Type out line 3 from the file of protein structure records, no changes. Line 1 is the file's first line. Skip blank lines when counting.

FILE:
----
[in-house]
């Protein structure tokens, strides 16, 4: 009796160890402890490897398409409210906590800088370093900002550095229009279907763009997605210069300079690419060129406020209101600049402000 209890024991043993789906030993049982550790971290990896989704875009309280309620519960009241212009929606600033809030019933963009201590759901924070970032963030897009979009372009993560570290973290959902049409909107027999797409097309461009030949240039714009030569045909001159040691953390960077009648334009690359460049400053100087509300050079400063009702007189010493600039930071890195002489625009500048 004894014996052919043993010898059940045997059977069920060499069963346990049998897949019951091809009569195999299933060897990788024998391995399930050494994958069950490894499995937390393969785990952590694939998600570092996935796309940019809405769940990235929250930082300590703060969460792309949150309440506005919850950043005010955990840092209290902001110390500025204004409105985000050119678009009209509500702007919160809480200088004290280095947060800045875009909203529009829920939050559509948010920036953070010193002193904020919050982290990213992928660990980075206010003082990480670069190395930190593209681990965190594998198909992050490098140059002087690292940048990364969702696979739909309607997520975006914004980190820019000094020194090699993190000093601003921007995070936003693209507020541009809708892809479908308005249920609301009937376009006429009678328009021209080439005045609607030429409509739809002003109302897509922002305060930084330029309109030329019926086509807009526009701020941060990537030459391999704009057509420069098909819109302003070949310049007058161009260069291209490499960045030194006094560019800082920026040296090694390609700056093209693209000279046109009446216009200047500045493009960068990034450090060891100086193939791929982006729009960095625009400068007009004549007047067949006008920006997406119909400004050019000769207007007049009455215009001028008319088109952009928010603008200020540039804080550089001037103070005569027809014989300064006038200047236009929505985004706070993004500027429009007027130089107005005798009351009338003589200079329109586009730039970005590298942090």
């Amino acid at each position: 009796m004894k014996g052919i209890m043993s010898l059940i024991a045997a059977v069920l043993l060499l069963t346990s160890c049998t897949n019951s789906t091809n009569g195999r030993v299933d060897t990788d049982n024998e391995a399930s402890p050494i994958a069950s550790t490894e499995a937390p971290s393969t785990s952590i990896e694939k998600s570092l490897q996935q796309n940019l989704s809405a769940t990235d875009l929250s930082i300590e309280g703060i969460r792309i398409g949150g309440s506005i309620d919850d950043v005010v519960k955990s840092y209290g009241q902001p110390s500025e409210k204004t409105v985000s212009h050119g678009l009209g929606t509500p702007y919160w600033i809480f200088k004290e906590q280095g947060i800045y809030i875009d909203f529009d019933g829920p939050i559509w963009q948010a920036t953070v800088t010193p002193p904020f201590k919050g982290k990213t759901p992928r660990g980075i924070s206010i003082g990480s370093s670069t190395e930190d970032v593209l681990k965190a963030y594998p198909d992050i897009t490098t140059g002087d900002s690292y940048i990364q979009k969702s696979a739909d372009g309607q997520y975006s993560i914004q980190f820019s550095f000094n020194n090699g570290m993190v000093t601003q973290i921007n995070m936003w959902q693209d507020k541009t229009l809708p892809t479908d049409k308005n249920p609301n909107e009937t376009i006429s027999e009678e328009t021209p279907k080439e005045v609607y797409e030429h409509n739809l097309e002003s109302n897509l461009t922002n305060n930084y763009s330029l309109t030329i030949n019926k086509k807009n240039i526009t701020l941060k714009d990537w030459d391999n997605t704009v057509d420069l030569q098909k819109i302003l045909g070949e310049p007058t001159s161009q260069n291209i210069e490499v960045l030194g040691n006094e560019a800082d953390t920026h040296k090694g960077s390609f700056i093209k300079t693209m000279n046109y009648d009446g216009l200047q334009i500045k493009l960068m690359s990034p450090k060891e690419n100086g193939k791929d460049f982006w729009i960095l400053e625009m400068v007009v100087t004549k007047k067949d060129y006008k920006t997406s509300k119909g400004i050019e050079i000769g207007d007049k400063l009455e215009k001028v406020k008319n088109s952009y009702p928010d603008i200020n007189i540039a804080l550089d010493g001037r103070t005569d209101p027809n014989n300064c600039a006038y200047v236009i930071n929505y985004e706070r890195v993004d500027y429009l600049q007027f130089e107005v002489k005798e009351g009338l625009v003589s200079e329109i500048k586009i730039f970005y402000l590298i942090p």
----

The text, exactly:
């Amino acid at each position: 009796m004894k014996g052919i209890m043993s010898l059940i024991a045997a059977v069920l043993l060499l069963t346990s160890c049998t897949n019951s789906t091809n009569g195999r030993v299933d060897t990788d049982n024998e391995a399930s402890p050494i994958a069950s550790t490894e499995a937390p971290s393969t785990s952590i990896e694939k998600s570092l490897q996935q796309n940019l989704s809405a769940t990235d875009l929250s930082i300590e309280g703060i969460r792309i398409g949150g309440s506005i309620d919850d950043v005010v519960k955990s840092y209290g009241q902001p110390s500025e409210k204004t409105v985000s212009h050119g678009l009209g929606t509500p702007y919160w600033i809480f200088k004290e906590q280095g947060i800045y809030i875009d909203f529009d019933g829920p939050i559509w963009q948010a920036t953070v800088t010193p002193p904020f201590k919050g982290k990213t759901p992928r660990g980075i924070s206010i003082g990480s370093s670069t190395e930190d970032v593209l681990k965190a963030y594998p198909d992050i897009t490098t140059g002087d900002s690292y940048i990364q979009k969702s696979a739909d372009g309607q997520y975006s993560i914004q980190f820019s550095f000094n020194n090699g570290m993190v000093t601003q973290i921007n995070m936003w959902q693209d507020k541009t229009l809708p892809t479908d049409k308005n249920p609301n909107e009937t376009i006429s027999e009678e328009t021209p279907k080439e005045v609607y797409e030429h409509n739809l097309e002003s109302n897509l461009t922002n305060n930084y763009s330029l309109t030329i030949n019926k086509k807009n240039i526009t701020l941060k714009d990537w030459d391999n997605t704009v057509d420069l030569q098909k819109i302003l045909g070949e310049p007058t001159s161009q260069n291209i210069e490499v960045l030194g040691n006094e560019a800082d953390t920026h040296k090694g960077s390609f700056i093209k300079t693209m000279n046109y009648d009446g216009l200047q334009i500045k493009l960068m690359s990034p450090k060891e690419n100086g193939k791929d460049f982006w729009i960095l400053e625009m400068v007009v100087t004549k007047k067949d060129y006008k920006t997406s509300k119909g400004i050019e050079i000769g207007d007049k400063l009455e215009k001028v406020k008319n088109s952009y009702p928010d603008i200020n007189i540039a804080l550089d010493g001037r103070t005569d209101p027809n014989n300064c600039a006038y200047v236009i930071n929505y985004e706070r890195v993004d500027y429009l600049q007027f130089e107005v002489k005798e009351g009338l625009v003589s200079e329109i500048k586009i730039f970005y402000l590298i942090p």